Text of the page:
By: Amber Leventry
The owners of the Henagar Drive-In Theater in Alabama have cited religious reasons for refusing to show Disney’s newest installment of Beauty and the Beast because “first and foremost” they are Christians. And, according to the owners of the theater, Christians do not watch or celebrate homosexuality nor do they expose it to children. They are sticking to the word of the Bible and have promised their supporters they will only show family friendly films, which are “wholesome” and devoid of “sex, nudity, homosexuality, and foul language.” I hope the Bible also gives them tips on how to run a successful business while discriminating against a population with nearly a trillion dollars in buying power.
In an article written by Jeff Green for Bloomberg, Bob Witeck, of Washington-based Witeck Communications, reported that lesbian, gay, bisexual, and transgender buying power, or disposable personal income, climbed to $917 billion in 2015; this fact coincides with the 7% of U.S. adults identifying as LGBT. Those numbers in combination with the growing number of people supporting same-sex marriage (60%) with nearly 75% of millennials supporting LGBT rights means there is a lot of money to be gained by including LGBTQ individuals, couples, and their kids in mainstream media.
Apple, Amazon, Google, and Samsung are LGBT friendly companies and are doing just fine. So are Twitter, Gap, and Starbucks. Coca-Cola may lose a few customers with their new commercial featuring a brother and sister fighting for the attention of a hot pool boy, but those customers are little more than the evaporating fizz at the top of a bottle of Coke. Their inclusion of gay characters and storylines invites more business than it risks losing it. Disney has put itself in the same position.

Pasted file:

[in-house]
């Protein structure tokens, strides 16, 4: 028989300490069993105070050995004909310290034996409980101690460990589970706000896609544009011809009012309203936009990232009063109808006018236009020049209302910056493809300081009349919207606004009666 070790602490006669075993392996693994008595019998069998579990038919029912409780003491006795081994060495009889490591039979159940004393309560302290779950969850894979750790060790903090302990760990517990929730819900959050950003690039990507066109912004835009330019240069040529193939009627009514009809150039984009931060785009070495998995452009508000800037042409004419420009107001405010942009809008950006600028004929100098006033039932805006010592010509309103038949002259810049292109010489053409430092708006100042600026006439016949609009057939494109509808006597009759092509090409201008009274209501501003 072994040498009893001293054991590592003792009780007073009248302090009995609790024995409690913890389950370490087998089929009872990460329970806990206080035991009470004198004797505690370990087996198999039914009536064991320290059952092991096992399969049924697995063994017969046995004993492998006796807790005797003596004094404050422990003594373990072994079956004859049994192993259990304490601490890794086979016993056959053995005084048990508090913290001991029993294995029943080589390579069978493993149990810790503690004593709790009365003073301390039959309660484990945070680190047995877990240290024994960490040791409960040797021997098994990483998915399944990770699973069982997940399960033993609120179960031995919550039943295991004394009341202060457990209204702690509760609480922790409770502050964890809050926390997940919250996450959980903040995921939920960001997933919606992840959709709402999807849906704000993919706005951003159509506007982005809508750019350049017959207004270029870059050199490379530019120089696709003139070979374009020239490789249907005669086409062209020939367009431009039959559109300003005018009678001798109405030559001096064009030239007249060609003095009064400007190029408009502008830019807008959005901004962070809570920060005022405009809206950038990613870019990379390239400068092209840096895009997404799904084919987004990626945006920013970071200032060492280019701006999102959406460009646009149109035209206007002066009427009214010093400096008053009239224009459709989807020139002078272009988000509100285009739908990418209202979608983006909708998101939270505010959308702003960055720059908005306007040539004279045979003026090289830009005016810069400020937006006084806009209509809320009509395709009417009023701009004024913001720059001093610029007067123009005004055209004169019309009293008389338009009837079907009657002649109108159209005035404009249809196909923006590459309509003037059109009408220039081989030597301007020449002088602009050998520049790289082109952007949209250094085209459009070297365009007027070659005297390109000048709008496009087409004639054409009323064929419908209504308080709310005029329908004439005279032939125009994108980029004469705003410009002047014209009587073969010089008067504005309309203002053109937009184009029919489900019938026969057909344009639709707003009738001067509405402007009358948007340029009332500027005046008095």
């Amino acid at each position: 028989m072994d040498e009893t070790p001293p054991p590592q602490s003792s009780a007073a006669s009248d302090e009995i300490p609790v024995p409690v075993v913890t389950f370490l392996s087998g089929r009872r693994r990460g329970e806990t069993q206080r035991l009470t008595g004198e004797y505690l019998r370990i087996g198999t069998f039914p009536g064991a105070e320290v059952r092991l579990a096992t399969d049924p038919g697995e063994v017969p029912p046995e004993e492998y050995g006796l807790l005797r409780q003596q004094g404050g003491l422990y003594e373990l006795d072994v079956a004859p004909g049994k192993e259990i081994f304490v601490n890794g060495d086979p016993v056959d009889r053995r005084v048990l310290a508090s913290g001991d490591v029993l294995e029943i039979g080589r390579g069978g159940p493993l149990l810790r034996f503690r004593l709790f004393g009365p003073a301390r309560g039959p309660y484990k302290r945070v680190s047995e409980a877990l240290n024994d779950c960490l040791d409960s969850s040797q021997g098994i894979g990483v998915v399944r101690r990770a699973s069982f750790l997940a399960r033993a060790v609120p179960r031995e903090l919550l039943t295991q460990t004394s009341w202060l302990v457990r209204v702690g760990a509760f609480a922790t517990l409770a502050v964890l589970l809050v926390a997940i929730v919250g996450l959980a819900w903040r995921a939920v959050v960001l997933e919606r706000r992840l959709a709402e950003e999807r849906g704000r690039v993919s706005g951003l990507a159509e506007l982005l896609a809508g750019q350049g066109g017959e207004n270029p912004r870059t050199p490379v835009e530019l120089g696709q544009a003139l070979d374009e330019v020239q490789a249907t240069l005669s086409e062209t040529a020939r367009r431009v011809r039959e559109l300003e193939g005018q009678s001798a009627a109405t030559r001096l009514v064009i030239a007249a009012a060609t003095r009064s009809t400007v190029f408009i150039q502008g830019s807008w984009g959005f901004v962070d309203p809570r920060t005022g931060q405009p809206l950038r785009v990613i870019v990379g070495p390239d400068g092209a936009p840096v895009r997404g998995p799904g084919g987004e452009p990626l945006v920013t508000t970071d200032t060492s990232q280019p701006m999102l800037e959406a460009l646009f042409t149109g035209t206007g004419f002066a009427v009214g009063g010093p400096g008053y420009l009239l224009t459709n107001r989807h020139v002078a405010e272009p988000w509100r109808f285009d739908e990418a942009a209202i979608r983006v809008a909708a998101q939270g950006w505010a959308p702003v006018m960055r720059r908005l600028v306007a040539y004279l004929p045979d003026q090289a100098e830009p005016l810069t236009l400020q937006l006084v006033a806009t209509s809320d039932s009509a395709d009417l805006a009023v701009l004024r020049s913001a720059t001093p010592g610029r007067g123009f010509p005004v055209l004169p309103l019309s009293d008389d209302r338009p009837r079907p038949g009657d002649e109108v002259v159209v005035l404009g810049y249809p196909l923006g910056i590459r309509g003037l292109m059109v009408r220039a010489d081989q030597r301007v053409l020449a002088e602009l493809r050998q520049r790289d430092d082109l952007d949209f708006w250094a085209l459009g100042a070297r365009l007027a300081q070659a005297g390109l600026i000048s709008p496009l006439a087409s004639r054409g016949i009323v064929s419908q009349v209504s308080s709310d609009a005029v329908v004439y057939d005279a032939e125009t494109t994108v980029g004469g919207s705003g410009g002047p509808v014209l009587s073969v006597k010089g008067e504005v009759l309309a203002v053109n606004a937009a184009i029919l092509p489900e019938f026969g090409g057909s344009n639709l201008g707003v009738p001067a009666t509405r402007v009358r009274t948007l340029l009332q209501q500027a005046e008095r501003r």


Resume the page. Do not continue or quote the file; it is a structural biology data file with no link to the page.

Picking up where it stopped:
I am not saying we shouldn’t applaud big companies for taking a stand in support of diversity, but we should also chastise them for not taking a stand more often. A few notable commercials or a supporting role in a major movie is not enough. Representation matters, and for those of us living very visible lives, we want to see reflections of ourselves when we open books and magazines, turn on the television, or go to the movies. We want our stories to be seen and heard. We want our important, but everyday lives to be stories seen and heard every day in all forms of media. A man falling in love with a man is no less important and no more earth shattering than a man falling in love with a woman. But when Disney gets slapped around for introducing us to a gay LeFou, it should tell them and other big companies to include more LGBTQ characters.
Some Americans need to be reminded that gay men are not deviants that should be kept away from children. Lesbian, gay, bisexual, and transgender people are everywhere, but may understandably avoid living in certain parts of the country or even stay in the closet because of closed-minded people like the ones in Alabama choosing not to show Beauty and the Beast because of a gay character. Disney has the power to reach all Americans; they have the power to normalize love between men, to create a character with two moms, and to tell a story that shows the beautiful transformation of a young transgender girl. They also have the power to take all of my money.
We, the members of the LGBTQ community and our allies, want more. And especially as we have kids and add more consumers to the market who will spend their money where they feel included, respected, and supported. Our values are wholesome too, and while our money is green, it’s the gold at the end of the rainbow. Money talks and our money will speak louder than the amount kept in the wallets of ignorant people asking Jesus to make their financial decisions.
Photo credit: YouTube